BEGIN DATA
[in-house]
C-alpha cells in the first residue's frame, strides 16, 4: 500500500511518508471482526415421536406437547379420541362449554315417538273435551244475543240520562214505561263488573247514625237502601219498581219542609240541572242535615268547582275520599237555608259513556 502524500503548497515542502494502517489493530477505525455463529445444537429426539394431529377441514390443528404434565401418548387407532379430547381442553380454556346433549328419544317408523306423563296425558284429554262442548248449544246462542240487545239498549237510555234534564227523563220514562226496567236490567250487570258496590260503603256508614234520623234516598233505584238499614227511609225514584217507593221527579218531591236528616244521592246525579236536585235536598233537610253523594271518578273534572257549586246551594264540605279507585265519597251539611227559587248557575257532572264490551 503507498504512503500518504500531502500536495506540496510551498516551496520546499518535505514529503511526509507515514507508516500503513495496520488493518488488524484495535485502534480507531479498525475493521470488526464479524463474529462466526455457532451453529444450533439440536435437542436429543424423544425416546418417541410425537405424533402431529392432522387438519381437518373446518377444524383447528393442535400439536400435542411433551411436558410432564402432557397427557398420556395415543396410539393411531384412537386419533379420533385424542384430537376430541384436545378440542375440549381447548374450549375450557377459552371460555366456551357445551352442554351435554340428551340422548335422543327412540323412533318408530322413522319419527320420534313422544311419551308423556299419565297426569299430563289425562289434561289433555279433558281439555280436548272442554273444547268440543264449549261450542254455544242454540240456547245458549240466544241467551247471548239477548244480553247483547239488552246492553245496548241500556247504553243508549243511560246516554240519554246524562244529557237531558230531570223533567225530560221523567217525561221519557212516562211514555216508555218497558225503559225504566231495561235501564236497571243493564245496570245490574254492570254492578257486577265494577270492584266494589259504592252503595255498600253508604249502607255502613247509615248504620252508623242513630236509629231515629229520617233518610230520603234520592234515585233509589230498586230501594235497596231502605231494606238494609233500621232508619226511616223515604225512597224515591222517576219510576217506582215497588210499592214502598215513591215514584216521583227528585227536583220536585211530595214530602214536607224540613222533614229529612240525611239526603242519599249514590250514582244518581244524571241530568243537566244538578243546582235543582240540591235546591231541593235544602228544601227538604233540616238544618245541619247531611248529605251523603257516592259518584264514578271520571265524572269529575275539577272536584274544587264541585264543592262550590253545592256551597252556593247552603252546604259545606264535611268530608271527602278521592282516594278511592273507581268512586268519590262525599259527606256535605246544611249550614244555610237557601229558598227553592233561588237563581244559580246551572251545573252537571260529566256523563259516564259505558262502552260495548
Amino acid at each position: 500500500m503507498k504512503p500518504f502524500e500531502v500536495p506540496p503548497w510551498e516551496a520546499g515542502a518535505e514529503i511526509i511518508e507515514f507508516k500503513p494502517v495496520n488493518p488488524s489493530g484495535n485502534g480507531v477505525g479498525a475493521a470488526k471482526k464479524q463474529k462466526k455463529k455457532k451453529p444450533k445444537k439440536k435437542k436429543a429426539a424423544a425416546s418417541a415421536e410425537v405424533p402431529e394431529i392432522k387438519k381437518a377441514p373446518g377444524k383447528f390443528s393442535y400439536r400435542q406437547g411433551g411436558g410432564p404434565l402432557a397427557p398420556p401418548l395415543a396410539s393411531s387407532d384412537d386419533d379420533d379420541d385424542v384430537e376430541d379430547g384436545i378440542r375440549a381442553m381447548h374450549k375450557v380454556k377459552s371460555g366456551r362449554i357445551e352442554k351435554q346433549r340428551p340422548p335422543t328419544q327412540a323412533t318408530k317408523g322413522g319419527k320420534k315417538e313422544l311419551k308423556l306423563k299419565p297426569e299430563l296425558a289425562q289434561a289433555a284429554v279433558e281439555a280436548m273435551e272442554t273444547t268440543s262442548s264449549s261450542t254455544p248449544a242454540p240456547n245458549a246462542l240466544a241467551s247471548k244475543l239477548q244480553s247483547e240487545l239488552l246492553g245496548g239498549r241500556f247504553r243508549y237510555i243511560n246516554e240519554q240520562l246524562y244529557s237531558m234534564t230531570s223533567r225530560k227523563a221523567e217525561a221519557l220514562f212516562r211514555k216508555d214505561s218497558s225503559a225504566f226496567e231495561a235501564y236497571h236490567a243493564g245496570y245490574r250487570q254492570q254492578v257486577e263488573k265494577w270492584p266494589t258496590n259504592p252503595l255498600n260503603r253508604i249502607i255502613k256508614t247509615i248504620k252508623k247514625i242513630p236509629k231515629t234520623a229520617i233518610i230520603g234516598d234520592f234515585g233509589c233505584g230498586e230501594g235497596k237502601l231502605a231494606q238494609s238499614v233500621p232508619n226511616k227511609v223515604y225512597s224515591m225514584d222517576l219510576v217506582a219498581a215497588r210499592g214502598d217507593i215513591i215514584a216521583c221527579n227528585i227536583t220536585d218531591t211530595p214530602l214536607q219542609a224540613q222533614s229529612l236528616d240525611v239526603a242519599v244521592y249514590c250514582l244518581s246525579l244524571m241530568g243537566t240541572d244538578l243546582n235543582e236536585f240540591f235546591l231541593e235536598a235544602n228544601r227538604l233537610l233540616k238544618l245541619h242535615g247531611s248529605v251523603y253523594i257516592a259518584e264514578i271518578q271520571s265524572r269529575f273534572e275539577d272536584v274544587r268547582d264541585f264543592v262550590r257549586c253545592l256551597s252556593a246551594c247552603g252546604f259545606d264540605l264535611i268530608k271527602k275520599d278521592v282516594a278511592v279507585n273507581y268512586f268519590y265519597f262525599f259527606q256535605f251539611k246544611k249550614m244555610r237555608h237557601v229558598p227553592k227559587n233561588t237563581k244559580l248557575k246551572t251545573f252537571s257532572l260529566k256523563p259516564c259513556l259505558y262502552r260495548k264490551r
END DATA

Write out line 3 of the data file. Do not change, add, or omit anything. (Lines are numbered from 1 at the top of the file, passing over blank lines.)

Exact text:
Amino acid at each position: 500500500m503507498k504512503p500518504f502524500e500531502v500536495p506540496p503548497w510551498e516551496a520546499g515542502a518535505e514529503i511526509i511518508e507515514f507508516k500503513p494502517v495496520n488493518p488488524s489493530g484495535n485502534g480507531v477505525g479498525a475493521a470488526k471482526k464479524q463474529k462466526k455463529k455457532k451453529p444450533k445444537k439440536k435437542k436429543a429426539a424423544a425416546s418417541a415421536e410425537v405424533p402431529e394431529i392432522k387438519k381437518a377441514p373446518g377444524k383447528f390443528s393442535y400439536r400435542q406437547g411433551g411436558g410432564p404434565l402432557a397427557p398420556p401418548l395415543a396410539s393411531s387407532d384412537d386419533d379420533d379420541d385424542v384430537e376430541d379430547g384436545i378440542r375440549a381442553m381447548h374450549k375450557v380454556k377459552s371460555g366456551r362449554i357445551e352442554k351435554q346433549r340428551p340422548p335422543t328419544q327412540a323412533t318408530k317408523g322413522g319419527k320420534k315417538e313422544l311419551k308423556l306423563k299419565p297426569e299430563l296425558a289425562q289434561a289433555a284429554v279433558e281439555a280436548m273435551e272442554t273444547t268440543s262442548s264449549s261450542t254455544p248449544a242454540p240456547n245458549a246462542l240466544a241467551s247471548k244475543l239477548q244480553s247483547e240487545l239488552l246492553g245496548g239498549r241500556f247504553r243508549y237510555i243511560n246516554e240519554q240520562l246524562y244529557s237531558m234534564t230531570s223533567r225530560k227523563a221523567e217525561a221519557l220514562f212516562r211514555k216508555d214505561s218497558s225503559a225504566f226496567e231495561a235501564y236497571h236490567a243493564g245496570y245490574r250487570q254492570q254492578v257486577e263488573k265494577w270492584p266494589t258496590n259504592p252503595l255498600n260503603r253508604i249502607i255502613k256508614t247509615i248504620k252508623k247514625i242513630p236509629k231515629t234520623a229520617i233518610i230520603g234516598d234520592f234515585g233509589c233505584g230498586e230501594g235497596k237502601l231502605a231494606q238494609s238499614v233500621p232508619n226511616k227511609v223515604y225512597s224515591m225514584d222517576l219510576v217506582a219498581a215497588r210499592g214502598d217507593i215513591i215514584a216521583c221527579n227528585i227536583t220536585d218531591t211530595p214530602l214536607q219542609a224540613q222533614s229529612l236528616d240525611v239526603a242519599v244521592y249514590c250514582l244518581s246525579l244524571m241530568g243537566t240541572d244538578l243546582n235543582e236536585f240540591f235546591l231541593e235536598a235544602n228544601r227538604l233537610l233540616k238544618l245541619h242535615g247531611s248529605v251523603y253523594i257516592a259518584e264514578i271518578q271520571s265524572r269529575f273534572e275539577d272536584v274544587r268547582d264541585f264543592v262550590r257549586c253545592l256551597s252556593a246551594c247552603g252546604f259545606d264540605l264535611i268530608k271527602k275520599d278521592v282516594a278511592v279507585n273507581y268512586f268519590y265519597f262525599f259527606q256535605f251539611k246544611k249550614m244555610r237555608h237557601v229558598p227553592k227559587n233561588t237563581k244559580l248557575k246551572t251545573f252537571s257532572l260529566k256523563p259516564c259513556l259505558y262502552r260495548k264490551r